Principles of Successful Data Center Project Delivery are discussed in “Voices of the Industry”. “Voices of the Industry” is Data Center Frontier’s weekly column featuring guest articles by data center executives on the front lines of innovation and market dynamics. This week’s article is a contribution from UMP’s Global Director for Strategy, Harold Simmons, in which he discusses the three principles of delivering a successful data center project.
Below is the summary of the principles. To read the whole article, please click here.
The process of delivering a new data center build is a multi-faceted one that involves many disciplines. The difference between a successful project where the owner is delighted in the end product and one that is filled with needless difficulties along the way is often related to the atmosphere that exists between the various disciplines involved in the delivery. The following three principals are characteristic (though not comprehensive) of the interactions that exist between the end users, architects, engineering team, contractors, and suppliers on successful data center projects.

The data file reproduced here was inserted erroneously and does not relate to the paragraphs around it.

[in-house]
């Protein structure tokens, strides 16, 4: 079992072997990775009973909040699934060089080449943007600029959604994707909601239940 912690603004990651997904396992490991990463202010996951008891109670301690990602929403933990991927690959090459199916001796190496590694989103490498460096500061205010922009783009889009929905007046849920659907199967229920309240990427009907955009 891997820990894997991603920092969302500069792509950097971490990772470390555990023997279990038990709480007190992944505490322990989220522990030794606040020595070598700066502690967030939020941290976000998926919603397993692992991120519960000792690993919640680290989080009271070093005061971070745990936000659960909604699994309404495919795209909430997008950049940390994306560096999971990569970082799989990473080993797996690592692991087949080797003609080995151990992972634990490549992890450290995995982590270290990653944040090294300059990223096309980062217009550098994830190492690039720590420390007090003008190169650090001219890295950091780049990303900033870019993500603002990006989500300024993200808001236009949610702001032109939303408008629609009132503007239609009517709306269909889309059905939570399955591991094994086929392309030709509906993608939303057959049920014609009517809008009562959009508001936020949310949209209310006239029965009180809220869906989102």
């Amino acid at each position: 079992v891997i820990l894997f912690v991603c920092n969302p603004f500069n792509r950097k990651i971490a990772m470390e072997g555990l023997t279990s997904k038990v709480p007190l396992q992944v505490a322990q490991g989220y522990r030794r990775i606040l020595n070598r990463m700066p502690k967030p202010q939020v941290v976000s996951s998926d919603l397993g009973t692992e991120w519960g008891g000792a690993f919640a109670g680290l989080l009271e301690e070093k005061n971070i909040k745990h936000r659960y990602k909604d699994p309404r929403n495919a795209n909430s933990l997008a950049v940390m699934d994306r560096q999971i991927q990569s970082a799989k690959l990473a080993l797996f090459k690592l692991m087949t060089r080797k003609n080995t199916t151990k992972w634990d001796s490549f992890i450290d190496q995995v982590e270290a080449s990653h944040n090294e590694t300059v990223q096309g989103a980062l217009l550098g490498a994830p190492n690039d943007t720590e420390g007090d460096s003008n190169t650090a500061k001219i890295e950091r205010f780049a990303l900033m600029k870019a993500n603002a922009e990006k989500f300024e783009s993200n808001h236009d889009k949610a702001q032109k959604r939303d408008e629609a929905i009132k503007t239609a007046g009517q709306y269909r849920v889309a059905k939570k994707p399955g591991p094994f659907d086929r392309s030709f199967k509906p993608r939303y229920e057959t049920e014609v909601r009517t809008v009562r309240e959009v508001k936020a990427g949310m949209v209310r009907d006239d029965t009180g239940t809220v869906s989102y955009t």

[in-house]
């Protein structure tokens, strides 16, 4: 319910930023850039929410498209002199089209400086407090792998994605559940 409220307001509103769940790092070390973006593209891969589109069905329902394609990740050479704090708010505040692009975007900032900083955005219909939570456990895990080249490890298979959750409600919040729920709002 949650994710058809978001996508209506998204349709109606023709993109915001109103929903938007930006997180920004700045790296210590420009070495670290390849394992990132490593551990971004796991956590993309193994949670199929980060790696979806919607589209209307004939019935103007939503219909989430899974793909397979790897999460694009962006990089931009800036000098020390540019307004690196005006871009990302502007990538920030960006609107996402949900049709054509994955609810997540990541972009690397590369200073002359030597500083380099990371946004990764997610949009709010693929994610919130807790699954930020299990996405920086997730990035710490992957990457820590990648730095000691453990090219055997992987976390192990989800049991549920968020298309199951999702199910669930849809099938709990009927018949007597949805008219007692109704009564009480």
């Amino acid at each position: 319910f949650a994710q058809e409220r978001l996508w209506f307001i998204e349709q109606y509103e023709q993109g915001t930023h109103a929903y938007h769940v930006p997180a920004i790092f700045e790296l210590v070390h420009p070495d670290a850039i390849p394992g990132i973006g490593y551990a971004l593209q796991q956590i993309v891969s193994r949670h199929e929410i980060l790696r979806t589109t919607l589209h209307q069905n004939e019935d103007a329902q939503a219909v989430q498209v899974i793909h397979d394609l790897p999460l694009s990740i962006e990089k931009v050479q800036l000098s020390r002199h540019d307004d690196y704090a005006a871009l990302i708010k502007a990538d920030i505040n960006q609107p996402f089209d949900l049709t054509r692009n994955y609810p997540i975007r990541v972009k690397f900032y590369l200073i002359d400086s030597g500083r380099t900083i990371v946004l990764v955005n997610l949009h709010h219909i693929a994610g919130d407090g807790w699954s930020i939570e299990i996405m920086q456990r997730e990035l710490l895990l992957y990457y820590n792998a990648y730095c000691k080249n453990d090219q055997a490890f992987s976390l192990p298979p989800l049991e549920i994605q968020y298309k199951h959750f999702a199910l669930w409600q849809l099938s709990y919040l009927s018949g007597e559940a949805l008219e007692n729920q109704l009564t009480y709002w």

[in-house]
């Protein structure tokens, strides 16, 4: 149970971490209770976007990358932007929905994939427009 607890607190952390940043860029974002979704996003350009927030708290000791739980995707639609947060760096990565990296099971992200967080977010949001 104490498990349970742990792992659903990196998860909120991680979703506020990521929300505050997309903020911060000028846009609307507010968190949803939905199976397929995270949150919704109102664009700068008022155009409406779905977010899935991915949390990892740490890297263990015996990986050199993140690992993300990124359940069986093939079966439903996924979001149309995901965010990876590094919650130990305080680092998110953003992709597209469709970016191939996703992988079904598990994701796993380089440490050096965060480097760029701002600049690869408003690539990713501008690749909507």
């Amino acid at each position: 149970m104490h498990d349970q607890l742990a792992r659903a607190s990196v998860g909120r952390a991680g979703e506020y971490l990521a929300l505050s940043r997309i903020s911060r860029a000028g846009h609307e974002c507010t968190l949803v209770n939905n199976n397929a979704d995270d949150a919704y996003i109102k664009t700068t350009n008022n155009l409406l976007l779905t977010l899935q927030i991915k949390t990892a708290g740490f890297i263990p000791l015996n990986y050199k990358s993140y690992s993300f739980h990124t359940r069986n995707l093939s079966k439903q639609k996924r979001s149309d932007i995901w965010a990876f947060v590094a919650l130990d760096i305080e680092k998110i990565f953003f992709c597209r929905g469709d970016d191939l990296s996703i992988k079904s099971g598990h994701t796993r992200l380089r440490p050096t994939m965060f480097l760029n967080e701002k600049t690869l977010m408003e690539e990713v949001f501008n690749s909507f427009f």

Proactive & Regular Communication – One of the most representative characteristics of successful projects is pro-active communication that takes place on a regular basis.
Trust & Accountability – Once the communication lines have been opened it is imperative that there is a culture of accountability & trust established. The contractors need to be able to trust all of the players on the project and the various subcontractors and suppliers need to show themselves to be trustworthy.
Teamwork – At the end of the day the most important thing on a complex construction project is making sure that the owner/end user is satisfied and delighted in the final delivered product. This does not happen without the suppliers, contractors, and other disciplines being committed to this end goal.
End Result = End User Delight
Proactive communication, trust & accountability, and teamwork are nothing earthshattering or new to those of us who have any business experience. That being said, these characteristics are most likely known by all, talked about by many, and unfortunately only implemented effectively by a few. The end goal needs to always be end user delight and satisfaction. Hopefully, by taking a few minutes to reflect on these characteristics we all will be able to better serve the end user community in the delivery of successful data center projects.